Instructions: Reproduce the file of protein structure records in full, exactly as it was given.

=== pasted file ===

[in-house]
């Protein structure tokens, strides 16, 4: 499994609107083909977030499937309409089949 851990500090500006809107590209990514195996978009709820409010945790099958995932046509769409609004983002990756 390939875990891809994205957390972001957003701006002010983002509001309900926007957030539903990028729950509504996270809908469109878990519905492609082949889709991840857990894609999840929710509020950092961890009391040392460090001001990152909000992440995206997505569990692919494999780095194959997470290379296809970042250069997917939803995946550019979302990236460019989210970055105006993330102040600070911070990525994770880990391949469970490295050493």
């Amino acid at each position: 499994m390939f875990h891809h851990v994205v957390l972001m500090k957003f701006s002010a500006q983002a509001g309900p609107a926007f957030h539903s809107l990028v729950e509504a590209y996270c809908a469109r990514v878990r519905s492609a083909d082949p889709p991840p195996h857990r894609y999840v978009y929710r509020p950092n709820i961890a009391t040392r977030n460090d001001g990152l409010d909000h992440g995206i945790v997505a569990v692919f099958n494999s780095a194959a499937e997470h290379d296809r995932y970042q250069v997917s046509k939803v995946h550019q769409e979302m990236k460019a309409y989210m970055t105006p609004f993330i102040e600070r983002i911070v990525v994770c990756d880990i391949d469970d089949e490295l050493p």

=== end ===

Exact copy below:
[in-house]
């Protein structure tokens, strides 16, 4: 499994609107083909977030499937309409089949 851990500090500006809107590209990514195996978009709820409010945790099958995932046509769409609004983002990756 390939875990891809994205957390972001957003701006002010983002509001309900926007957030539903990028729950509504996270809908469109878990519905492609082949889709991840857990894609999840929710509020950092961890009391040392460090001001990152909000992440995206997505569990692919494999780095194959997470290379296809970042250069997917939803995946550019979302990236460019989210970055105006993330102040600070911070990525994770880990391949469970490295050493």
């Amino acid at each position: 499994m390939f875990h891809h851990v994205v957390l972001m500090k957003f701006s002010a500006q983002a509001g309900p609107a926007f957030h539903s809107l990028v729950e509504a590209y996270c809908a469109r990514v878990r519905s492609a083909d082949p889709p991840p195996h857990r894609y999840v978009y929710r509020p950092n709820i961890a009391t040392r977030n460090d001001g990152l409010d909000h992440g995206i945790v997505a569990v692919f099958n494999s780095a194959a499937e997470h290379d296809r995932y970042q250069v997917s046509k939803v995946h550019q769409e979302m990236k460019a309409y989210m970055t105006p609004f993330i102040e600070r983002i911070v990525v994770c990756d880990i391949d469970d089949e490295l050493p």